Letters

LETTERS

December 31, 2008

Cutting police budget could prove very costly

As a small business owner and city resident, I am concerned that Baltimore officials are cutting overtime expenses in the Police Department to help reduce a budget shortfall ("Shifting priorities affect police presence on the city waterfront," Dec. 14).

Although I understand that the economy has taken a toll on the funding for local governments, it is important to point out that since these cuts have been put in place, the city murder rate has apparently gone up and nuisance crimes have increased.People need to feel secure living, working and visiting the city. And I am afraid that the cost of these cuts to Baltimore will be much greater than the savings.

Few issues are more important than public safety, and if Baltimore is perceived as unsafe, we will all suffer the consequences.

I am particularly concerned about the many independent businesses throughout the city that give Baltimore its unique charm and depend on support from residents in the surrounding counties as well as tourists.

If crime increases in the city, I fear we will have a harder time attracting tourists and convention groups and even people from our own backyard may stop coming into the city to eat and shop. This would jeopardize the livelihood of hundreds of small business owners.

If anything, we need more, not fewer, police officers on the street to continue the progress in fighting crime that Commissioner Frederick H. Bealefeld III has made.

I truly hope that our leaders in city government will rethink any plans to reduce funding levels for the Police Department.

Our future depends on a safer Baltimore.

Cheri Cernak, Baltimore

Wasting tax dollars on failed gym project

If you live in Baltimore, as I do, and pay real estate taxes that are about twice as high as those in any county in the state, then The Baltimore Sun's article "Ruled out" (Dec. 27) is must reading. It is a real eye-opener about how the city wastes taxpayer dollars.

Baltimore is out more than $400,000 on this gym project, according to Baltimore Housing Commissioner Paul T. Graziano.

Mr. Graziano says he would like to get as of that money as possible back from the state; lots of luck on that one, as the state has its own fiscal problems.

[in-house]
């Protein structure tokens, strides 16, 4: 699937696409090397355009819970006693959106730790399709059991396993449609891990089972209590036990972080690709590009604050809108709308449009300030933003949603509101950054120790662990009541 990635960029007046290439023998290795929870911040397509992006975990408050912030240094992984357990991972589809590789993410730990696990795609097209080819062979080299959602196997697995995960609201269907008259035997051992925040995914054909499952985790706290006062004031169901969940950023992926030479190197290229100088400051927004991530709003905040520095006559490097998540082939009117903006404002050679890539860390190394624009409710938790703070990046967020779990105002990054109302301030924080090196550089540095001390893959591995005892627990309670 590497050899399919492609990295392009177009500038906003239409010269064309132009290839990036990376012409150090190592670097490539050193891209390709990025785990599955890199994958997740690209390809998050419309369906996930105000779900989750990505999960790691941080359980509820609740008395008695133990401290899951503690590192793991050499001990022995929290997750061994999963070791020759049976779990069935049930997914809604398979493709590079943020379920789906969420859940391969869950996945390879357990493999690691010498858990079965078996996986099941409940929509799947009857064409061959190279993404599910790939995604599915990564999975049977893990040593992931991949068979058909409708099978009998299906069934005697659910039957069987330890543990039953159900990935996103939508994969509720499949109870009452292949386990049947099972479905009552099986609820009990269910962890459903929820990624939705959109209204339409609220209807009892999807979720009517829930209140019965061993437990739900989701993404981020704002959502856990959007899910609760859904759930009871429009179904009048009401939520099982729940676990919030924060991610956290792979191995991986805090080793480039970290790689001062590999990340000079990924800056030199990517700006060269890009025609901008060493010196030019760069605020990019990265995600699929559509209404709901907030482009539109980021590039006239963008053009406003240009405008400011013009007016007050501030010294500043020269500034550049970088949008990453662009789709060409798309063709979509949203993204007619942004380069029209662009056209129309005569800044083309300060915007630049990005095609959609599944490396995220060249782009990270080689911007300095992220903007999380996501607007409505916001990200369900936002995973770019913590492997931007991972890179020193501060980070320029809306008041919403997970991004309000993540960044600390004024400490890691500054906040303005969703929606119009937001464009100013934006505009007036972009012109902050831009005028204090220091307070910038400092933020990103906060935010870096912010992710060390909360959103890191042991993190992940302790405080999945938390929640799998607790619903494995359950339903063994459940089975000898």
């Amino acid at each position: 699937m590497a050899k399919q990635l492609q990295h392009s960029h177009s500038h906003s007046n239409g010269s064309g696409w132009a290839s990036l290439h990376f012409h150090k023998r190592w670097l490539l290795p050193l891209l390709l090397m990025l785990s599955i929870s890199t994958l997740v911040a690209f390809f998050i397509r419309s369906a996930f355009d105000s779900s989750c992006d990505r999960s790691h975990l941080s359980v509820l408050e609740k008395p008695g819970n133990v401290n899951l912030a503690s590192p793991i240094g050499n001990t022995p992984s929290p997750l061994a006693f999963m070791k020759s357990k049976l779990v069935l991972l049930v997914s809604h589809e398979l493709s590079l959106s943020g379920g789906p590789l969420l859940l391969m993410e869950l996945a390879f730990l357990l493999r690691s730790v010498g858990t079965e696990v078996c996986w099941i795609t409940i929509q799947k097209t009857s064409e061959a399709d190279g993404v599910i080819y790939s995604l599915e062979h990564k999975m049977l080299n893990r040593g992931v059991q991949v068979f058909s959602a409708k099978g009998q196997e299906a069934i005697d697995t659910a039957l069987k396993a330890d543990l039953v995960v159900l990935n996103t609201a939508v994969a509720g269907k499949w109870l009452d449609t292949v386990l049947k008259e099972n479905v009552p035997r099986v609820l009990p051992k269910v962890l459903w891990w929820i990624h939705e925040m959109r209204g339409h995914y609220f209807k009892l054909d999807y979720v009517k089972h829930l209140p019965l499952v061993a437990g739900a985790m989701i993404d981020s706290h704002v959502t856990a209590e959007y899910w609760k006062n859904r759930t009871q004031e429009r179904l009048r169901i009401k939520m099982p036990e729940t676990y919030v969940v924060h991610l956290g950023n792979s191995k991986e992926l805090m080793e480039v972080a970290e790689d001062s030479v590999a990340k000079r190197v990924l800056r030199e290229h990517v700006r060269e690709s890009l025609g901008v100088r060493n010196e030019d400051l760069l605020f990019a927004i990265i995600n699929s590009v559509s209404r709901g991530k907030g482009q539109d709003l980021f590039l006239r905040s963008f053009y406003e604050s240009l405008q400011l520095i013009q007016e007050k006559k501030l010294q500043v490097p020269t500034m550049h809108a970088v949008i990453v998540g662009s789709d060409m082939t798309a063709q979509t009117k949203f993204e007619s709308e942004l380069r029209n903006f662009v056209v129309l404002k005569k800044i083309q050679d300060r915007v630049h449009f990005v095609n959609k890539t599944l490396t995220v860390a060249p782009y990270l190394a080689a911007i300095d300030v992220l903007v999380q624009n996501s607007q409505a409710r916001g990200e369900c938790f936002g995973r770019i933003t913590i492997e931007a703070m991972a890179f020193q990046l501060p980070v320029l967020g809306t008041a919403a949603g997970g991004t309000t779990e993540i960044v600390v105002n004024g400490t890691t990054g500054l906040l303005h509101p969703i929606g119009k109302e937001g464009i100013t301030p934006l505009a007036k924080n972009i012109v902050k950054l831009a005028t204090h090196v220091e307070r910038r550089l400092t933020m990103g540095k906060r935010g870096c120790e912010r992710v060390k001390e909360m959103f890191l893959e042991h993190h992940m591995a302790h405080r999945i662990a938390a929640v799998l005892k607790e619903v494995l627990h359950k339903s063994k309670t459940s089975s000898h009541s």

R. A. Bacigalupa, Baltimore

Spend city's money on public rec centers

Perhaps Del. Talmadge Branch could explain to Maryland taxpayers how a private, for-profit gym would benefit the bored, aimless and mostly not rich youths on the streets of East Baltimore ("Ruled out," Dec. 27).

It is highly unlikely that they or their families could afford the fees to use such a facility.

Indeed, the gross impropriety of this project is staggering.

If the thousands of tax dollars that have been wasted on it had gone directly to support existing public recreation facilities, thousands of young people would have had more to do, and more to think about than the corruption of those who call themselves leaders.

Katharine W. Rylaarsdam, Baltimore

Family planning curbs pregnancies, debts

While we all want to avoid infant deaths and are sympathetic about lost fetuses, given that so many of these deaths result from unplanned pregnancies, couldn't there be more counseling and education offered to the population likely to get pregnant on family-planning methods ("Help for young mothers," editorial, Dec. 22)?

That could also help relieve many of the medical debts The Baltimore Sun has noted on its front pages ("In Their Debt," Dec. 21-23).

Marion Howard, Baltimore

Menus for patients still need healing

As a frequent hospital patient, I was fascinated to read about the positive changes happening in hospital food service ("Hospital cafeterias: Heal thyselves," Dec. 23).

Unfortunately, I have never seen anything remotely as healthful and tasty-sounding on my hospital trays as the menus outlined in this article. In fact, I've been amazed at all the meat and other unhealthful food I've been offered and the scarcity of vegetarian choices.

Given what we know about the link between diet and disease, it's time to change the menus for hospital patients as well.

Simon Chaitowitz, Washington

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